- Starting May 19th, New York venues can increase their capacity limit and lift their curfew for both indoor and outdoor spaces.
New York Governor Cuomo has announced that most New York venues can lift some capacity restrictions starting May 19th.
The new regulations will allow large-scale event venues to operate at 30 percent capacity, up from the previous capacity limit of ten percent. Meanwhile, large-scale outdoor event venues can increase their capacity to 33 percent. The policy change will also permit New York venues to exceed the limit of 250 people indoors and 500 people outdoors, so long as proof of a negative Covid-19 test or vaccination is provided and social distancing is maintained.
The outdoor social gathering and indoor social gathering limit will increase to 500 people and 250 people, respectively. The current 12 AM food and beverage service curfew will also be lifted on May 17th for outdoor dining areas, and on the 19th, indoor dining areas can follow suit.
New York's Covid-19 infection rates have been on the decline for the past month, as 37 percent of the city's population has been fully vaccinated and nearly 50 percent of the population has received their first dose. The announcement follows Cuomo's last major easing of restrictions in April, which led to mixed reactions from New York club owners. Despite the city's progress since then, many club owners are still hesitant to loosen restrictions.
For smaller spots like Bushwick venue Bossa Nova Civic Club, which has recently reopened and launched a new livestream event series, Bossa Radio, hosting 250 people indoors is hardly an option. As owner John Barclays explains, "the highest capacity that we could have and still adhere to their social distancing regulations that are still in effect is about 20 percent of our capacity." He continues, "So we're not even letting in 50 percent of our capacity right now, because there's absolutely no way to do that socially distanced. So the idea of having 75 or 100 percent capacity is just impossible."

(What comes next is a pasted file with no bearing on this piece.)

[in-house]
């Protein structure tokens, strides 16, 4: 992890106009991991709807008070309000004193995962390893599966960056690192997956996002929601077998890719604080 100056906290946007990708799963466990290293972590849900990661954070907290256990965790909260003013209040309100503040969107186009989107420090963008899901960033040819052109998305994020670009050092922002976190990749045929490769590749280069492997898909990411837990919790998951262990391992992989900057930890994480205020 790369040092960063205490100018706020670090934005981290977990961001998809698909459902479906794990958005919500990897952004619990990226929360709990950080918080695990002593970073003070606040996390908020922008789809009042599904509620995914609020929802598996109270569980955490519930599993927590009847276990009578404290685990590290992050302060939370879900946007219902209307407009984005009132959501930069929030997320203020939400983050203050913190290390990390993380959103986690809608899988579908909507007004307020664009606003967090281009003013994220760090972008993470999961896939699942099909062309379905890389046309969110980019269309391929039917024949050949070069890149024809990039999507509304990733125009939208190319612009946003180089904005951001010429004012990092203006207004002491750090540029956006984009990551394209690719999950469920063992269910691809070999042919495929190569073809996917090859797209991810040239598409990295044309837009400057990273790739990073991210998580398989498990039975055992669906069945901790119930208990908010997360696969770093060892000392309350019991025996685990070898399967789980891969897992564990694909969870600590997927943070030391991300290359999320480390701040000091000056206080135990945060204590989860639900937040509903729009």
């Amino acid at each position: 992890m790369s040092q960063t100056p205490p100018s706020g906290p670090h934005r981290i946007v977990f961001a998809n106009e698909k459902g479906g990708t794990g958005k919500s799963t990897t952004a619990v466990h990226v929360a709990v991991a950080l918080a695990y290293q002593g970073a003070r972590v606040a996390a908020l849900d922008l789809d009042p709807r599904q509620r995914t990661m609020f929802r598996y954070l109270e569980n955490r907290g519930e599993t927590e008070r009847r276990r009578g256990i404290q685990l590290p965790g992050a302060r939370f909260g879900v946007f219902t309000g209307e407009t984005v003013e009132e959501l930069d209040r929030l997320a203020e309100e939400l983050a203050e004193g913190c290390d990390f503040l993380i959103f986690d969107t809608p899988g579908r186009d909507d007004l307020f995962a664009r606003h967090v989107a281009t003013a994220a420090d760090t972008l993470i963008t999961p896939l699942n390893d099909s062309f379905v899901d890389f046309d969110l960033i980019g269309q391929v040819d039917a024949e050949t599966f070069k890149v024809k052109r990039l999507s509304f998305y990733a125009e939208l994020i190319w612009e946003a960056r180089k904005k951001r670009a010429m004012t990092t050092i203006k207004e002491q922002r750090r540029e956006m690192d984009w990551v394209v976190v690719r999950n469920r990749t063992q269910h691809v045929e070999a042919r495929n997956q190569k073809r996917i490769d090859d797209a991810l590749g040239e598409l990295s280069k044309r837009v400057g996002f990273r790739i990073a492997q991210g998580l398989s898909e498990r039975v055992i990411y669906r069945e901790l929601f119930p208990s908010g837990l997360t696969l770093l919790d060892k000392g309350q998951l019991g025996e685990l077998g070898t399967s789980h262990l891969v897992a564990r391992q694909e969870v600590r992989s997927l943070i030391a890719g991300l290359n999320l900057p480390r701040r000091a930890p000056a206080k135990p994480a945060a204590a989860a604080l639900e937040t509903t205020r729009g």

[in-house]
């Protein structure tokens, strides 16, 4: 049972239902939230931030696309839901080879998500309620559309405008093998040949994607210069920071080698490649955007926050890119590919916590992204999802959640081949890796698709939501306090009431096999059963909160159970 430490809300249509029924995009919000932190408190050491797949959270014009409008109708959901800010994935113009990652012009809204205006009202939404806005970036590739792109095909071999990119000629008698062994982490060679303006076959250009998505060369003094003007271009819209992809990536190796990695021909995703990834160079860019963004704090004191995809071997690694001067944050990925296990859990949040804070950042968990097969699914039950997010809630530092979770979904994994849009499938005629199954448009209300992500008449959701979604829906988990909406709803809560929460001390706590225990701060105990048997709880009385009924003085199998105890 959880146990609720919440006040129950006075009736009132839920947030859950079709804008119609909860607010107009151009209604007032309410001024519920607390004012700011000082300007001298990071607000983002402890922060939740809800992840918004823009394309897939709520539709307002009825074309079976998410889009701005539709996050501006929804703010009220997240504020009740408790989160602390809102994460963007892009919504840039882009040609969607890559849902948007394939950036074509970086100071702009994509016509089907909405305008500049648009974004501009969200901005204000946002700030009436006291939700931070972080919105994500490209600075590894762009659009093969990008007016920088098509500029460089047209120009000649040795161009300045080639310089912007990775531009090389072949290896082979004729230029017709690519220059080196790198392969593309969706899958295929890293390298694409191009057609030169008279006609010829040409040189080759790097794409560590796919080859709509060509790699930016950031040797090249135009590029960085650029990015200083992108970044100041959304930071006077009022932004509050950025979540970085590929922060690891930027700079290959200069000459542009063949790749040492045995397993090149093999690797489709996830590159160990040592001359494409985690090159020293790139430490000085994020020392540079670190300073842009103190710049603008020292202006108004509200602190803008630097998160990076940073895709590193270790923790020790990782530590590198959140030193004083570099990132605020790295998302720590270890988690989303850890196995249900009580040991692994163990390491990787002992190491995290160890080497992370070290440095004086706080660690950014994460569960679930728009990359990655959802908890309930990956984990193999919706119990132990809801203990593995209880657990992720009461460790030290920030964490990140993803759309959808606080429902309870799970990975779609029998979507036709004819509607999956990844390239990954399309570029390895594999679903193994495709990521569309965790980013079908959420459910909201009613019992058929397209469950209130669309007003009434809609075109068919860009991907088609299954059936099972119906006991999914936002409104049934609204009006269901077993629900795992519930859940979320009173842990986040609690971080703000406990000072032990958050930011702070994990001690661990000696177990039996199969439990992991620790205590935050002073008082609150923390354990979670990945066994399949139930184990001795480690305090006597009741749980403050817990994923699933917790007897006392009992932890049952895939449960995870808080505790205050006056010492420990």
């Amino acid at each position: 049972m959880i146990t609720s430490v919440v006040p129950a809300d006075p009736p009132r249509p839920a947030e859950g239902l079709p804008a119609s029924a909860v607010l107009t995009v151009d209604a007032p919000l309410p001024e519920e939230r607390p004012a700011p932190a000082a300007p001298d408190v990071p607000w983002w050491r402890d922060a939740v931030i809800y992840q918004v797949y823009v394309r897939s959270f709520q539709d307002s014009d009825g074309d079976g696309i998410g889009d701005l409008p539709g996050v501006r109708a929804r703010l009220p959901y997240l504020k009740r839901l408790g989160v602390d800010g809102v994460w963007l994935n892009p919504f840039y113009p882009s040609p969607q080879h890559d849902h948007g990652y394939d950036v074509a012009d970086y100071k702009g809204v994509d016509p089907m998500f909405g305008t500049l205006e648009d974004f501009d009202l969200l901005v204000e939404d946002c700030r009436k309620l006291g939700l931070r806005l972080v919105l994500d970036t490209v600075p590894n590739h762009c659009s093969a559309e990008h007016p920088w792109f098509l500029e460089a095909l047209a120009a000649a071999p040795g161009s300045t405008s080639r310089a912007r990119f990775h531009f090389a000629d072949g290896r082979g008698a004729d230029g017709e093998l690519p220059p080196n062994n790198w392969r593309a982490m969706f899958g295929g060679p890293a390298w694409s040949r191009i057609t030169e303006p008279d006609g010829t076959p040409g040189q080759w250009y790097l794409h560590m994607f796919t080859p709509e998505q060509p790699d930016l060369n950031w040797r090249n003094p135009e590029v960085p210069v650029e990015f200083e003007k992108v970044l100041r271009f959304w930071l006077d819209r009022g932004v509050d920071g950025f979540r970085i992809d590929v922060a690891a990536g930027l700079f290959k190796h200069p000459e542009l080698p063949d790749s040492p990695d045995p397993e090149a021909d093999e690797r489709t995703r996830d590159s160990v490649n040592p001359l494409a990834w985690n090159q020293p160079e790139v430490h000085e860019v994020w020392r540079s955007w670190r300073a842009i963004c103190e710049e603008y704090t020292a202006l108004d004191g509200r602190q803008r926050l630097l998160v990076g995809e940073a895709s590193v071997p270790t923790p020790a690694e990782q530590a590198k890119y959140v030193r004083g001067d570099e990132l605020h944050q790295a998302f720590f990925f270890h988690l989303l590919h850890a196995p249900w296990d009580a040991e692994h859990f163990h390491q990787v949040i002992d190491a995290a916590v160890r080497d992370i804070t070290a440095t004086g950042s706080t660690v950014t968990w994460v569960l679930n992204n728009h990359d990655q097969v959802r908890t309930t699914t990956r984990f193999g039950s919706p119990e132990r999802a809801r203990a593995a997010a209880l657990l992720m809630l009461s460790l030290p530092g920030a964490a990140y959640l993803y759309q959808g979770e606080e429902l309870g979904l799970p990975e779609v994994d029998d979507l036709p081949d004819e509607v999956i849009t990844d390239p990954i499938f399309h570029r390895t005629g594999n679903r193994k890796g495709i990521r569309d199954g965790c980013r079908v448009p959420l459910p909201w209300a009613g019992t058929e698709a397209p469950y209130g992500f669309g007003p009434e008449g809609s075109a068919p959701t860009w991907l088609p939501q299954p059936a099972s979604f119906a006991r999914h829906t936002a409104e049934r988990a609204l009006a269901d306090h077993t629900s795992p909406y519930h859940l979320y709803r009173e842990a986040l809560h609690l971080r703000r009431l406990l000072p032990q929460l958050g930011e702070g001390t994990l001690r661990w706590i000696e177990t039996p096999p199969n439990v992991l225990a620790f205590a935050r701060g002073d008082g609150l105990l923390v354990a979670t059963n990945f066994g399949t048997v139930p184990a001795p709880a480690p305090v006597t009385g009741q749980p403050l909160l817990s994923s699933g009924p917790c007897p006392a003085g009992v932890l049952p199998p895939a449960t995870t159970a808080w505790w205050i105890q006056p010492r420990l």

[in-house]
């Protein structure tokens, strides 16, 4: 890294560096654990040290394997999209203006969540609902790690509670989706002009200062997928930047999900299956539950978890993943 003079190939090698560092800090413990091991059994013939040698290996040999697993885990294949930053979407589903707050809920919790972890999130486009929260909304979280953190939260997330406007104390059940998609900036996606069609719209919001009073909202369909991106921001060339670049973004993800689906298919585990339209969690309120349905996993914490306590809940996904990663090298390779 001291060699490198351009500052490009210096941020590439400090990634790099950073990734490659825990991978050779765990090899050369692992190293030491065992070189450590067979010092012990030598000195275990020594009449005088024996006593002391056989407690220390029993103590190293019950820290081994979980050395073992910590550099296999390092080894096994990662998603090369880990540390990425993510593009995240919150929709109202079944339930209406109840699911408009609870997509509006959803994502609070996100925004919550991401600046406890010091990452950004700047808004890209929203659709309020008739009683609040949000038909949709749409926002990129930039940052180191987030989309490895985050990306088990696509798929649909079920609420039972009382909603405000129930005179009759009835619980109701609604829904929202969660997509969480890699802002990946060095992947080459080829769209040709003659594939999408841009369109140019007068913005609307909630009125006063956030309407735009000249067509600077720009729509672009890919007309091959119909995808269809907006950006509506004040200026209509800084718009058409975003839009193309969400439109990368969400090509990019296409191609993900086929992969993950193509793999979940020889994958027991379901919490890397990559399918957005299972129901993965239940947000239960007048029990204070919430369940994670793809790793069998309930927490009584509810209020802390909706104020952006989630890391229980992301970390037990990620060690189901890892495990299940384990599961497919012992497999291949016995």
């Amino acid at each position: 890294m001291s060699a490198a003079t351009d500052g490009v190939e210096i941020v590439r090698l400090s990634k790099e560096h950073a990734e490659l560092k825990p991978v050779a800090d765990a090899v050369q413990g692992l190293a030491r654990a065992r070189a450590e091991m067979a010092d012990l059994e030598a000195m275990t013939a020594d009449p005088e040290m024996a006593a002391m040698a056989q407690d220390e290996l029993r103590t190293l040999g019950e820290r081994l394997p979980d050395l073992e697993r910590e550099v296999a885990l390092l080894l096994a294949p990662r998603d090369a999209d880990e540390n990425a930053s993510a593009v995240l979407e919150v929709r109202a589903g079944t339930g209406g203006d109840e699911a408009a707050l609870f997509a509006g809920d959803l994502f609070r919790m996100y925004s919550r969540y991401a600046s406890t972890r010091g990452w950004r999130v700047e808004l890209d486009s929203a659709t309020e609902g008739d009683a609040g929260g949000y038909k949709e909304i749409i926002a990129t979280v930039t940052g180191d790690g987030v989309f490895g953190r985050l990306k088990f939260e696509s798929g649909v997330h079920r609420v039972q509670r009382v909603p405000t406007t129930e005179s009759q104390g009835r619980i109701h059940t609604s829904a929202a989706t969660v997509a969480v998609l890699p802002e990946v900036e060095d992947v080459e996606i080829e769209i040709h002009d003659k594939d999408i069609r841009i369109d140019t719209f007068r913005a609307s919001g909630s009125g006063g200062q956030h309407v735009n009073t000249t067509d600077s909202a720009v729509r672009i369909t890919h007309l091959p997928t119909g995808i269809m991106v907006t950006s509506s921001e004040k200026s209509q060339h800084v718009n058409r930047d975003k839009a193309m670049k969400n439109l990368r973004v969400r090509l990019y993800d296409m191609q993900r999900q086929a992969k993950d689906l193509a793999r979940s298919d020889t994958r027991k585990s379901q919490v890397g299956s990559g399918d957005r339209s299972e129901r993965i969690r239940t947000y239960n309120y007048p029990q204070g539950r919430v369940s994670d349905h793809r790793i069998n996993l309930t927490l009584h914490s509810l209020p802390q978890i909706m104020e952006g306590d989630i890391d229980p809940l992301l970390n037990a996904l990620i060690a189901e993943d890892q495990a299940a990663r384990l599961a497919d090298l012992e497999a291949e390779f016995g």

Similarly, the owners of the neighboring club Mood Ring, which has been operating as a cocktail bar for the past month, are wary of making any sudden changes. "I think a lot of people think, 'Hey, things are going to open fully this month and I can go to a venue and party,'" co-owner Bowen Goh says.
"That's not really the case. And so, we've gotten a lot of calls from people asking, 'Are you having DJs? Are you throwing dance parties in the back?' The answer is no, and I'm not going to start booking people until there's a very clear sign [that it's safe]—like if cases are super low and a lot of people are vaccinated. If you can actually have people inside safely walk around without a mask on."
Venues also seem hesitant to enforce proof of a vaccination card or negative Covid-19 test before entry. "I'm not opposed to that," Goh says. "I've spoken to some other venues, and it's one of those things where no one really wants to be the first person to do it because some people are going to be weird about personal rights or whatever it might be."
For other venues like the multi-room Ridgewood venue Knockdown Center, things are even more up in the air. Cofounder and director Tyler Myers says, the "only thing to really say is that the guidelines from the state are still too confusing and seem to change from day to day. So we're still in a holding posture."